Tuesday, May 28

Red Pitch – Soho Place

For Tyrell Williams’s Red Pitch, making its West End debut at Soho Place after two sold-out runs at the Bush Theatre, it’s not a case of ‘third time’s the charm’, but rather ‘third time’s an even bigger charm’.

A story about the friendship between London-based, football-obsessed teenagers Bilal (Kedar Williams-Stirling), Joey (Emeka Sesay), and Omz (Francis Lovehall), Tyrell Williams was inspired to write Red Pitch after passing by his childhood football pitch to find it had been demolished and replaced with unoccupied housing.

All the action is set at the titular ‘red pitch’, where the three friends play football together and dream of professional superstardom. But the pitch plays a much bigger role for the trio than simply providing a space to indulge in their favourite hobby.

The pitch is where they navigate life’s challenges, whether that’s Omz dealing with the weight of caring for his grandad or Bilal confronting pressure from his father, but also where they can have a laugh about girls, parties, or who gets to tuck into the box of chips from Morley’s.

There’s no main character in Red Pitch: it’s a true ensemble cast where all three characters have their own arc and distinctive traits, and each actor takes advantage of every syllable of Williams’s phenomenal script. It’s incredibly refreshing to watch a show about teenagers from London that actually sounds like how teenagers from London speak, and every joke and cultural reference lands with huge impact.

Photo: Helen Murray

Beyond the impeccable material, it’s the way in which the three boys interact with each other that makes you realise just how special Red Pitch is. With Daniel Bailey’s direction working in mesmerising tandem with the script, every look, laugh, and playful tease shared between Bilal, Joey, and Omz made me fall in love with their friendship even more — the chemistry between Williams-Stirling, Sesay, and Lovehall is truly second-to-none.

And what a joy it is to see Red Pitch at Soho Place, a venue intimate enough for the audience to develop a deep connection with these friends, while also giving their rambunctious energy and unbridled charisma the room they deserve to soar.

As the space goes, Amelia Jane Hankin’s set is exactly what this production calls for. It’s simple but poignant, with the red railing running around the pitch gaining greater significance as the boys face the fact that their days at red pitch may soon be behind them.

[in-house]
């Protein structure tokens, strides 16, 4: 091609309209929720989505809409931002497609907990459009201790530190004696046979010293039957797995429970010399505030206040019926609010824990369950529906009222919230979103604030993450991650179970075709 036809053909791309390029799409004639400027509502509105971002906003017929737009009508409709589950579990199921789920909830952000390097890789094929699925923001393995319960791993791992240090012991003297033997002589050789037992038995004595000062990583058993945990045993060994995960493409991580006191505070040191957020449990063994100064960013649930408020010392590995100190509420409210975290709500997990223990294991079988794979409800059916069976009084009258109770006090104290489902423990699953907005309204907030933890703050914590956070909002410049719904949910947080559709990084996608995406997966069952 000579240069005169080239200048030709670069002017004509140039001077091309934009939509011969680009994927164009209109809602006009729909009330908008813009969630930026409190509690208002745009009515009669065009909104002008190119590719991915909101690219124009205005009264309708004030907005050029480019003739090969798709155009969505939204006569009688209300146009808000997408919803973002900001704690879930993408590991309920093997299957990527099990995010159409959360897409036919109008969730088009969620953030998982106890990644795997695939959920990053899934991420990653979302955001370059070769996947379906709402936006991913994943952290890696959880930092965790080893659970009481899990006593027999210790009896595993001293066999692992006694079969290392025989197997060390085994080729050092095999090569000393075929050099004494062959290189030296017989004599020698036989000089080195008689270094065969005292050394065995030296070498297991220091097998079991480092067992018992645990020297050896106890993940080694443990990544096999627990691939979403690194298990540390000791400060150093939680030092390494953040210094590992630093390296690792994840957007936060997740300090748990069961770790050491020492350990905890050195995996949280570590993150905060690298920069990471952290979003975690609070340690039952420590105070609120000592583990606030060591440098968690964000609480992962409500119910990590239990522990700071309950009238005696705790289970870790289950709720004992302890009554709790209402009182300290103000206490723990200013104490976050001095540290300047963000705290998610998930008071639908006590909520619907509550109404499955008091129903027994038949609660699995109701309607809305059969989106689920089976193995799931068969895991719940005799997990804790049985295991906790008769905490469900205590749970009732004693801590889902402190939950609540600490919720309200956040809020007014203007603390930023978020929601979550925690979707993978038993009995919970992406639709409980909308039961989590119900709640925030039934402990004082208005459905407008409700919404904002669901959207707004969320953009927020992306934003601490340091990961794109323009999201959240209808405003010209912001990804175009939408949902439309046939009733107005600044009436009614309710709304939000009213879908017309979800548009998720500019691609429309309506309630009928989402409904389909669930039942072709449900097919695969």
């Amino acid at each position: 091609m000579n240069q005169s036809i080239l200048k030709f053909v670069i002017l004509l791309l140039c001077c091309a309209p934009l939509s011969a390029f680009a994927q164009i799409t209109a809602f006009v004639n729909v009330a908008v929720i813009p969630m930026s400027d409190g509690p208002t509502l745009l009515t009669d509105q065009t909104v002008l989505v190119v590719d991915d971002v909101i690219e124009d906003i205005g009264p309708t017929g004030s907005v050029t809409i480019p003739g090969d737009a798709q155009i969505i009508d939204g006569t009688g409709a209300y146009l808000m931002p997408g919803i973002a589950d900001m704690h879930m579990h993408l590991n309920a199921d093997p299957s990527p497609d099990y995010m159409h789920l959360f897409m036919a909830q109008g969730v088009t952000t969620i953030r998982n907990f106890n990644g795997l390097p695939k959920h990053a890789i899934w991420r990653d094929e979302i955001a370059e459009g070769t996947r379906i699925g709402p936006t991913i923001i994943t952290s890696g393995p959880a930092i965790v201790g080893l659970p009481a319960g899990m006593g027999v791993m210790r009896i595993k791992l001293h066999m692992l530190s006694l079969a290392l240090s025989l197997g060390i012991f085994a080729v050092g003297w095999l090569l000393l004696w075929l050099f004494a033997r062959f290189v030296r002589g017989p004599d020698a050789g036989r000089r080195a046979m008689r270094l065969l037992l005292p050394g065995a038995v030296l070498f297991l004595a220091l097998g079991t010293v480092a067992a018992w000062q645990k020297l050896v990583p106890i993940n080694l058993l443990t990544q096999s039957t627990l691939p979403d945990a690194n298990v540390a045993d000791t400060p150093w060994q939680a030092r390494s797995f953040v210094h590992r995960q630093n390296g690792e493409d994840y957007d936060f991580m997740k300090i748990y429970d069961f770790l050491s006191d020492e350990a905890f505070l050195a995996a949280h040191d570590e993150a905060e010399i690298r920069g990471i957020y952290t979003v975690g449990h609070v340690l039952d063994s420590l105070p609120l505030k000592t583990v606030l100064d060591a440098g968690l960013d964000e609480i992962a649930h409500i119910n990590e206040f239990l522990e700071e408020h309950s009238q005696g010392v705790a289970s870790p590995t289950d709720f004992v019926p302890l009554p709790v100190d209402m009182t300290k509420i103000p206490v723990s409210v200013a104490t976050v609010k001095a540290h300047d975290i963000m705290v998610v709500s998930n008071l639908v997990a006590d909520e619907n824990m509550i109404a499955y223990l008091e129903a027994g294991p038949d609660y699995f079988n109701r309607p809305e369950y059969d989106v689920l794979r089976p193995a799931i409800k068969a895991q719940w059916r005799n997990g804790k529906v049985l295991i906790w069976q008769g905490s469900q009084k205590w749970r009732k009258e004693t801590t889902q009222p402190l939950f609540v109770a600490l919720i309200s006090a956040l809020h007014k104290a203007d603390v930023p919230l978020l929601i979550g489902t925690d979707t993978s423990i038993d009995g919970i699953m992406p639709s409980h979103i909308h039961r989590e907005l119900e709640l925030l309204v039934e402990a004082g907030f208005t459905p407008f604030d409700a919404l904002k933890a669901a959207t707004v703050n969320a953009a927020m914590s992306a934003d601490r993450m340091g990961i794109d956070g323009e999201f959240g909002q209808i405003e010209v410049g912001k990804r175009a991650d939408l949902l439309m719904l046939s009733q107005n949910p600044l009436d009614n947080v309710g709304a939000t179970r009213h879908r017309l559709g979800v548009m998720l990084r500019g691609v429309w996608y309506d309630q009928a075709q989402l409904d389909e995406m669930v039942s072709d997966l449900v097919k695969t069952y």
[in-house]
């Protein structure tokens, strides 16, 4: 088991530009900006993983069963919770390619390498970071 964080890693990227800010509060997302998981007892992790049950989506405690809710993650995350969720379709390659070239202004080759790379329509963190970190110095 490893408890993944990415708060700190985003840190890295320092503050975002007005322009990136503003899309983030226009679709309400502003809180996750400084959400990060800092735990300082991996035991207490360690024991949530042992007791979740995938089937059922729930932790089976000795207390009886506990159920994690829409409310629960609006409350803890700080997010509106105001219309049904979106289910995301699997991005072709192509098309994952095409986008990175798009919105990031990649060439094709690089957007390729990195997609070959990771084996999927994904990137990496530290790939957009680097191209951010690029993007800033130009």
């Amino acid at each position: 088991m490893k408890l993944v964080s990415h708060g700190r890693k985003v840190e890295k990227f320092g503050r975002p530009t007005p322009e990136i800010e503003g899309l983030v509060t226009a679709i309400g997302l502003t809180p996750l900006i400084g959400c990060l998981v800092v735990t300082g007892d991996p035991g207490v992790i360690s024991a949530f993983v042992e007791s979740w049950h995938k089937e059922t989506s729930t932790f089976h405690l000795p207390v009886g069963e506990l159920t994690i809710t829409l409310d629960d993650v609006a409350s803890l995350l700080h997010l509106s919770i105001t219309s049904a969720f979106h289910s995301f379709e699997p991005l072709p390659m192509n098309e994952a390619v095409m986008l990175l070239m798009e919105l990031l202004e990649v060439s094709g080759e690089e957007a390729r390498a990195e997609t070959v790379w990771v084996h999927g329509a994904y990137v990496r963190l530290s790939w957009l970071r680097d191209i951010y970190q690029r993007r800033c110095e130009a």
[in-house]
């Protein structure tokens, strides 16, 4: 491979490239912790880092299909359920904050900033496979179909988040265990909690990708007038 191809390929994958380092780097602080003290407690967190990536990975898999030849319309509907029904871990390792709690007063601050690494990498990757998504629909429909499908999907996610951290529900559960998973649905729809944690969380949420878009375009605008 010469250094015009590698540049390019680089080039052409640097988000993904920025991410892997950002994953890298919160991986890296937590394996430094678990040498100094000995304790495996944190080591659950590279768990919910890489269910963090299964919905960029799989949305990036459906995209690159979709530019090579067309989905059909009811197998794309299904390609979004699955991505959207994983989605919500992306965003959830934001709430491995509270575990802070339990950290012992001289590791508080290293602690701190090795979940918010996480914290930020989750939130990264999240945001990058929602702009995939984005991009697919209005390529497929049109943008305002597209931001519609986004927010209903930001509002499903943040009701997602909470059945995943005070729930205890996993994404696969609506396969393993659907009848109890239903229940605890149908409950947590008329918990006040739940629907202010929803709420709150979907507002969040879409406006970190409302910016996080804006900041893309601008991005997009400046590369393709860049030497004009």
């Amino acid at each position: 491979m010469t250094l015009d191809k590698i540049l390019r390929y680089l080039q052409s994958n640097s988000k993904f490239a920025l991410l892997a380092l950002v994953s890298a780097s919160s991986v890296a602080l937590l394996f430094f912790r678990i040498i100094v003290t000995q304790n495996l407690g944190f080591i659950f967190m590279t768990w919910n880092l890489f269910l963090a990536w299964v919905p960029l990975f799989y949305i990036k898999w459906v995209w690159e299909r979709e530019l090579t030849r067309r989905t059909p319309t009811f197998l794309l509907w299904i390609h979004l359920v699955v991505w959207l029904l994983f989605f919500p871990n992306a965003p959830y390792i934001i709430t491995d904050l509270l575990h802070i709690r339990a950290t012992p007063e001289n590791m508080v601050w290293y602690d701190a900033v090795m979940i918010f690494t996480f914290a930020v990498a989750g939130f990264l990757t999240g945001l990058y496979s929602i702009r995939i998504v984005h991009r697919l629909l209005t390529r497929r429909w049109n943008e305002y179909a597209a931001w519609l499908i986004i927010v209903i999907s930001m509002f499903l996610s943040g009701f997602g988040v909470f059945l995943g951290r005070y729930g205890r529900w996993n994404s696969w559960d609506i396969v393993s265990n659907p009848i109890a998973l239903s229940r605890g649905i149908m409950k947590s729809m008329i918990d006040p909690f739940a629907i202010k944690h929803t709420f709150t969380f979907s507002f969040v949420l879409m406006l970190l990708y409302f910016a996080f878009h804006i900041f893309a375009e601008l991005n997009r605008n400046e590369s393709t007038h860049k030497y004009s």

Because while Red Pitch is a story about friendship and football, it also opens up a pressing discussion about gentrification, displacement, and the importance of accessible community spaces. A lingering presence throughout the show is Bilal, Joey, and Omz’s rapidly changing ‘ends’, as accommodation gets shut down and friends protest the closure of local businesses. With so much uncertainty around them, football becomes an even more vital escape.

This escapism radiates throughout the movement pieces interspersed between the dialogue, whether the boys are fantasising about a stadium full of roaring fans or dazzling the girls at a party with their best moves. The choreography by Dickson Mbi and Gabrielle Nimo is astonishingly precise yet fluid, and Ali Hunter’s lighting design takes full advantage of Soho Place’s tech capabilities to make every single movement pop.

The synergy between the writing, direction, acting, and visual design in Red Pitch is exquisite, and I left the theatre smiling from ear to ear after having spent 90 minutes with these wonderful characters. Williams and Bailey have delivered a triumphant masterclass in theatre that entertains, delights, and inspires conversation. It’s a pitch-perfect knockout that deserves to be seen by as many people as possible — regardless of how much you’re a fan of the beautiful game.

Playing until 4th May:https://sohoplace.org/shows/red-pitch

Reviewer: Olivia Cox

Reviewed: 21st March 2024

North West End UK Rating:

Rating: 5 out of 5.
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